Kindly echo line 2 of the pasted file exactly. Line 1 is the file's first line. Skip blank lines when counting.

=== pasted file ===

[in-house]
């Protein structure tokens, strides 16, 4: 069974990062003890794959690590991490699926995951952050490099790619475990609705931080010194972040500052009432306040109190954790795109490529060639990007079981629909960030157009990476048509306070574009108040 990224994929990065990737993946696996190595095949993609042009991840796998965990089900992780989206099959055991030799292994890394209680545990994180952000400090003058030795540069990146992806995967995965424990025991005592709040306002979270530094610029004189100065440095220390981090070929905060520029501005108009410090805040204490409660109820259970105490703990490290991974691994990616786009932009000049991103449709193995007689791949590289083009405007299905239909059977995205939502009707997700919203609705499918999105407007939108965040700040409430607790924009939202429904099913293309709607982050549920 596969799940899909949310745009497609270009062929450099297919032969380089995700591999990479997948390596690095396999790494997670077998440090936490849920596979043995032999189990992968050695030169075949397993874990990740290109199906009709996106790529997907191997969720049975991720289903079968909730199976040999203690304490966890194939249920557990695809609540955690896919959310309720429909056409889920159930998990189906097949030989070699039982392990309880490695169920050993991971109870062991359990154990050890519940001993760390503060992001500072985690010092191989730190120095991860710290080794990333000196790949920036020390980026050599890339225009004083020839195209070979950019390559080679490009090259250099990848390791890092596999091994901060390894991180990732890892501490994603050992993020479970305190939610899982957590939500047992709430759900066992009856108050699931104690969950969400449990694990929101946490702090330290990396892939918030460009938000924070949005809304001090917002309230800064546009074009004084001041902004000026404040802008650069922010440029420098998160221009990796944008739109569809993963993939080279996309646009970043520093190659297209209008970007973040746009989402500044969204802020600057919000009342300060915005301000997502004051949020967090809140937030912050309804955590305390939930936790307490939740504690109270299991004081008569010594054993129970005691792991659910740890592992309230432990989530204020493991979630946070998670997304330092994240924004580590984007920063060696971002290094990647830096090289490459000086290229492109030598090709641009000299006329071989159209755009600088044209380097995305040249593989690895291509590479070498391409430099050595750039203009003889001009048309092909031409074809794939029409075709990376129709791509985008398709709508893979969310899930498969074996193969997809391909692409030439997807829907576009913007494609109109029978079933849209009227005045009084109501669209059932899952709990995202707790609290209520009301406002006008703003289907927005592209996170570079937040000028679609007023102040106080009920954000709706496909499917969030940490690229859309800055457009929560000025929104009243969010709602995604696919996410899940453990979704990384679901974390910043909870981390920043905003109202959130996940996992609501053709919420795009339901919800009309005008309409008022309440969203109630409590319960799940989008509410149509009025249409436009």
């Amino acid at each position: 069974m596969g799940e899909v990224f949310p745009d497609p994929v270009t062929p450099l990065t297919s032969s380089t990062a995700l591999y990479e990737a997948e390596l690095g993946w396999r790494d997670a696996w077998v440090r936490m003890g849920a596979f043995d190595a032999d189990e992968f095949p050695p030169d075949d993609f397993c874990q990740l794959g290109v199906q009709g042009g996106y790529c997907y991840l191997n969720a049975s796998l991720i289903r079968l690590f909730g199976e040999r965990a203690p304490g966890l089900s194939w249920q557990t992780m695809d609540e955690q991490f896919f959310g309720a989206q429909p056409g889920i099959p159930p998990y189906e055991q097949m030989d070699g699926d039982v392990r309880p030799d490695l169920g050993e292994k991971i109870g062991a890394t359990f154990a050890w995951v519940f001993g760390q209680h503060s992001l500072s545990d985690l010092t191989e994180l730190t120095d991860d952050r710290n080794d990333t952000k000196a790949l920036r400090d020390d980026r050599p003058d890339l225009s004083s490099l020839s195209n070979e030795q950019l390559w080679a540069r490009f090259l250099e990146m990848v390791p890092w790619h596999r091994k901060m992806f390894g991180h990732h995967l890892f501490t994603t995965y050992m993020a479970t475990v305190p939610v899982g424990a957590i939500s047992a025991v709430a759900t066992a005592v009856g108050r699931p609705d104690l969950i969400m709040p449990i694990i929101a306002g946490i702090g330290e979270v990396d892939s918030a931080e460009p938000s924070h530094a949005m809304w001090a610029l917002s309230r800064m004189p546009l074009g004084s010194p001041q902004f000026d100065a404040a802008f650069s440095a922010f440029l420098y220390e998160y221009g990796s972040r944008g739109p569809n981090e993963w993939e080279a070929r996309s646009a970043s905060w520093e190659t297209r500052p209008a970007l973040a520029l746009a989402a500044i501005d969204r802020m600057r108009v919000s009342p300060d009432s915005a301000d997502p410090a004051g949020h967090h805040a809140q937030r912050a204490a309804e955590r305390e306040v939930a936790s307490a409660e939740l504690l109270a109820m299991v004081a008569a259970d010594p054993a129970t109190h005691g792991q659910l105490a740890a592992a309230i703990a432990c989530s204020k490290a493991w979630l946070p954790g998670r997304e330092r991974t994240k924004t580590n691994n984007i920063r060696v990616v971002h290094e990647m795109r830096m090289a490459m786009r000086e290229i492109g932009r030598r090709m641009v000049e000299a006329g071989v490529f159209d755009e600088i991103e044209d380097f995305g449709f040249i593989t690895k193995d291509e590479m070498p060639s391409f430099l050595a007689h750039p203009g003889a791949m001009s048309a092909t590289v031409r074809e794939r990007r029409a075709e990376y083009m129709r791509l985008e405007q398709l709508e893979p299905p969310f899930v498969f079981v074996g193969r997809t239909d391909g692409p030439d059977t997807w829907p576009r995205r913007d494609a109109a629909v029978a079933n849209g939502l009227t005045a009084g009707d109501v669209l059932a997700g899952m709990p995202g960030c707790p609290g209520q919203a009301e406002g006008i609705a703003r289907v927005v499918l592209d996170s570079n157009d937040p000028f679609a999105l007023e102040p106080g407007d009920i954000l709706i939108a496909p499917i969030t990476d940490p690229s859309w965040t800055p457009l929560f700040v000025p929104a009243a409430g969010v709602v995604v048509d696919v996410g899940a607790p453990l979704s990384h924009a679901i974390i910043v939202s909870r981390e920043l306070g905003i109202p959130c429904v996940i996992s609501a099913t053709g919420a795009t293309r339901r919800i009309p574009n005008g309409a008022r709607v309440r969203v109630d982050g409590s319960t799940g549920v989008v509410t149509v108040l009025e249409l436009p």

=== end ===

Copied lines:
């Protein structure tokens, strides 16, 4: 069974990062003890794959690590991490699926995951952050490099790619475990609705931080010194972040500052009432306040109190954790795109490529060639990007079981629909960030157009990476048509306070574009108040 990224994929990065990737993946696996190595095949993609042009991840796998965990089900992780989206099959055991030799292994890394209680545990994180952000400090003058030795540069990146992806995967995965424990025991005592709040306002979270530094610029004189100065440095220390981090070929905060520029501005108009410090805040204490409660109820259970105490703990490290991974691994990616786009932009000049991103449709193995007689791949590289083009405007299905239909059977995205939502009707997700919203609705499918999105407007939108965040700040409430607790924009939202429904099913293309709607982050549920 596969799940899909949310745009497609270009062929450099297919032969380089995700591999990479997948390596690095396999790494997670077998440090936490849920596979043995032999189990992968050695030169075949397993874990990740290109199906009709996106790529997907191997969720049975991720289903079968909730199976040999203690304490966890194939249920557990695809609540955690896919959310309720429909056409889920159930998990189906097949030989070699039982392990309880490695169920050993991971109870062991359990154990050890519940001993760390503060992001500072985690010092191989730190120095991860710290080794990333000196790949920036020390980026050599890339225009004083020839195209070979950019390559080679490009090259250099990848390791890092596999091994901060390894991180990732890892501490994603050992993020479970305190939610899982957590939500047992709430759900066992009856108050699931104690969950969400449990694990929101946490702090330290990396892939918030460009938000924070949005809304001090917002309230800064546009074009004084001041902004000026404040802008650069922010440029420098998160221009990796944008739109569809993963993939080279996309646009970043520093190659297209209008970007973040746009989402500044969204802020600057919000009342300060915005301000997502004051949020967090809140937030912050309804955590305390939930936790307490939740504690109270299991004081008569010594054993129970005691792991659910740890592992309230432990989530204020493991979630946070998670997304330092994240924004580590984007920063060696971002290094990647830096090289490459000086290229492109030598090709641009000299006329071989159209755009600088044209380097995305040249593989690895291509590479070498391409430099050595750039203009003889001009048309092909031409074809794939029409075709990376129709791509985008398709709508893979969310899930498969074996193969997809391909692409030439997807829907576009913007494609109109029978079933849209009227005045009084109501669209059932899952709990995202707790609290209520009301406002006008703003289907927005592209996170570079937040000028679609007023102040106080009920954000709706496909499917969030940490690229859309800055457009929560000025929104009243969010709602995604696919996410899940453990979704990384679901974390910043909870981390920043905003109202959130996940996992609501053709919420795009339901919800009309005008309409008022309440969203109630409590319960799940989008509410149509009025249409436009």